Endoscopy
DOI: 10.1055/a-1220-6024
E–Videos

Coronavirus disease outbreak: a simple infection prevention measure using a surgical mask during endoscopy

Hirotsugu Maruyama
Department of Gastroenterology, Osaka City University Graduate School of Medicine, Osaka, Japan
,
Akira Higashimori
Department of Gastroenterology, Osaka City University Graduate School of Medicine, Osaka, Japan
,
Kei Yamamoto
Department of Gastroenterology, Osaka City University Graduate School of Medicine, Osaka, Japan
,
Akinobu Nakata
Department of Gastroenterology, Osaka City University Graduate School of Medicine, Osaka, Japan
,
Yuki Ishikawa-Kakiya
Department of Gastroenterology, Osaka City University Graduate School of Medicine, Osaka, Japan
,
Masafumi Yamamura
Department of Gastroenterology, Osaka City University Graduate School of Medicine, Osaka, Japan
,
Yasuhiro Fujiwara
Department of Gastroenterology, Osaka City University Graduate School of Medicine, Osaka, Japan
› Author Affiliations
 

Coronavirus disease (COVID-19) transmission occurs primarily through direct contact or air droplets [1] [2], and endoscopic procedures are high risk. In this era of “with COVID-19,” establishing simple infection prevention measures within an endoscopy department to protect both patients and personnel is strongly recommended. Hence, we proposed a simple method using a modified surgical mask. We made a hole (10 mm diameter) in the center of a surgical mask ([Fig. 1]). Next, simulated endoscopy was performed with and without the modified surgical mask using a mannequin with the mouthpiece in place ([Video 1]).

Zoom Image
Fig. 1 The modified surgical mask.

Video 1 A simple infection prevention measure using a modified surgical mask during endoscopy.


Quality:

Cough was simulated using a 0.4-MPa pressure accumulation sprayer containing 10 mL of fluorescent dye [3] [4] [5]. An endoscopist (height 173 cm) wearing standard personal protective equipment (PPE) performed upper gastrointestinal endoscopy. A nurse (height 163 cm) wearing standard PPE stood on the other side of the “patient.” The scattered dye droplets produced by the simulated cough were visualized using ultraviolet light.

Without the modified surgical mask, contamination of the floor occurred within approximately 1.5 m from the bed, and the dye was clearly identified on the gloves, right arm, upper chest, abdomen, and shoe covers of the endoscopist ([Fig. 2]). There was no dye on the endoscopist’s eye shield, mask, or cap. The dye was identified on the gloves of the nurse ([Fig. 3]). When the modified surgical mask was worn by the “patient,” excessive amounts of dye were found inside the mask ([Fig. 4]). There was no contamination of the floor, and only a minimum amount of dye was found on the endoscopist’s upper chest and abdomen ([Fig. 5]). No dye was found on the nurse.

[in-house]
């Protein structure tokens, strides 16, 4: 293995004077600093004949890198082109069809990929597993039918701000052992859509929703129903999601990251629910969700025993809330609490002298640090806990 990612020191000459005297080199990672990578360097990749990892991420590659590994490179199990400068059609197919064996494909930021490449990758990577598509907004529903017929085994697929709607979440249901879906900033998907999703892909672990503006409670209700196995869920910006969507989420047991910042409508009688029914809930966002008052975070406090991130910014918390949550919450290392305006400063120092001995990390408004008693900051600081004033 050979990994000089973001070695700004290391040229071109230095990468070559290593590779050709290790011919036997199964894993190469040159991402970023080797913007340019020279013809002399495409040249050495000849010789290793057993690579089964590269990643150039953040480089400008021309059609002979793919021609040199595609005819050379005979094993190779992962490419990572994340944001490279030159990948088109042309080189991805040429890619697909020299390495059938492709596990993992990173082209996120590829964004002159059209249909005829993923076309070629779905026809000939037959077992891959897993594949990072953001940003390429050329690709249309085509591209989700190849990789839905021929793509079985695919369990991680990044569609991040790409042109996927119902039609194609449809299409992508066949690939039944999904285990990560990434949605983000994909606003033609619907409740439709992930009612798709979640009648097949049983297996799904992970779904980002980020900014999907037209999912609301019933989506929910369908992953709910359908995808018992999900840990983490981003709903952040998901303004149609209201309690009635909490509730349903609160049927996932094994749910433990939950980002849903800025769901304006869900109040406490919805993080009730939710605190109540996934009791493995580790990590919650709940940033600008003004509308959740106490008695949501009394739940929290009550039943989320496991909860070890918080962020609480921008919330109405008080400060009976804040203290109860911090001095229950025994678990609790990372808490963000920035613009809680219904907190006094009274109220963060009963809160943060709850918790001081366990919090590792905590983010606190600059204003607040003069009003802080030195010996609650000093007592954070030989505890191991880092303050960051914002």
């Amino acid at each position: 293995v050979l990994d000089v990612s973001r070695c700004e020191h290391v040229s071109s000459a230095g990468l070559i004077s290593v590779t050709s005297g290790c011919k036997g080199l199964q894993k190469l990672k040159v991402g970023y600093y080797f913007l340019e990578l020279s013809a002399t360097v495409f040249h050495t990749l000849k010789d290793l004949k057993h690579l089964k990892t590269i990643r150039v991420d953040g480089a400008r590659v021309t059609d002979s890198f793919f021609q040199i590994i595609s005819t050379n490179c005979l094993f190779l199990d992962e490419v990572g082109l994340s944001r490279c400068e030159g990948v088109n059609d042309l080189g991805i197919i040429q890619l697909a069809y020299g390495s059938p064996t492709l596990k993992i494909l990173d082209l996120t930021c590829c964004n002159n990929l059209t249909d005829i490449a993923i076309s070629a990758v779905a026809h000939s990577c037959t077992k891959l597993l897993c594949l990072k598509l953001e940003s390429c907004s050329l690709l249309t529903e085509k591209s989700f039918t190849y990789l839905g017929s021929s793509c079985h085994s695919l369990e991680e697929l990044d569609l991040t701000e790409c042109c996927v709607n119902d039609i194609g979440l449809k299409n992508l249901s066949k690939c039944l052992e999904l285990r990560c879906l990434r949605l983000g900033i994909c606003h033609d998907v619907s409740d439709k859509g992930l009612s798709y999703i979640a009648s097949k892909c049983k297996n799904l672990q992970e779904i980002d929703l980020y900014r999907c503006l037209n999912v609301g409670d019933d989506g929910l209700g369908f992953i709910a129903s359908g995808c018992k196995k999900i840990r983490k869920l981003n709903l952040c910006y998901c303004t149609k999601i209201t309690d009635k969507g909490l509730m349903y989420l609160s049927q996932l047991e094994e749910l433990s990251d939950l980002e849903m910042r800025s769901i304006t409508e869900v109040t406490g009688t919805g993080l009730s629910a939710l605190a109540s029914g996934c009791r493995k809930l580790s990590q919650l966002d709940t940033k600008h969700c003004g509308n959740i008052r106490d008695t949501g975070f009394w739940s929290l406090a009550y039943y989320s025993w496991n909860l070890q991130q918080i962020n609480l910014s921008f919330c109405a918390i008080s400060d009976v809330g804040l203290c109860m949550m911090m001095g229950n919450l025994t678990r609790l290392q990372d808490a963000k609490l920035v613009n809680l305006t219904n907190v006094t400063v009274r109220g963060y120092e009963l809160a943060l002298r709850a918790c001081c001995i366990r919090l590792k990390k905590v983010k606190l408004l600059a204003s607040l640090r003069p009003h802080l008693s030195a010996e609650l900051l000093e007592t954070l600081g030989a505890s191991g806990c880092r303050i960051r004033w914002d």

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Fig. 2 Contamination of the endoscopist by scattered dye droplets, visualized using ultraviolet light, when the modified surgical mask was not used. a Contamination of the endoscopist’s gloves, right arm, upper chest, and abdomen. b The shoe covers.
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Fig. 3 The dye was identified on the gloves of the nurse when the modified surgical mask was not used.
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Fig. 4 Excessive amounts of dye were found inside the modified surgical mask when worn by the “patient.”
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Fig. 5 Minimal contamination of the endoscopist by scattered dye droplets, visualized using ultraviolet light, when the modified surgical mask was used.

In summary, upper gastrointestinal endoscopy could be performed on a “patient” wearing a modified surgical mask. This method can substantially reduce contamination by splash and aerosol droplets produced by patients during endoscopy, and is simple and cost-effective.

Endoscopy_UCTN_Code_TTT_1AU_2AC

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Competing interests

The authors declare that they have no conflict of interest.


Corresponding author

Hirotsugu Maruyama, MD, PhD
Department of Gastroenterology
Osaka City University Graduate School of Medicine
1-4-3, Asahimachi
Abeno-ku, Osaka 545-8585
Japan   
Fax: +81-66-6453813   

Publication History

Publication Date:
20 August 2020 (online)

© Georg Thieme Verlag KG
Stuttgart · New York


Zoom Image
Fig. 1 The modified surgical mask.
Zoom Image
Fig. 2 Contamination of the endoscopist by scattered dye droplets, visualized using ultraviolet light, when the modified surgical mask was not used. a Contamination of the endoscopist’s gloves, right arm, upper chest, and abdomen. b The shoe covers.
Zoom Image
Fig. 3 The dye was identified on the gloves of the nurse when the modified surgical mask was not used.
Zoom Image
Fig. 4 Excessive amounts of dye were found inside the modified surgical mask when worn by the “patient.”
Zoom Image
Fig. 5 Minimal contamination of the endoscopist by scattered dye droplets, visualized using ultraviolet light, when the modified surgical mask was used.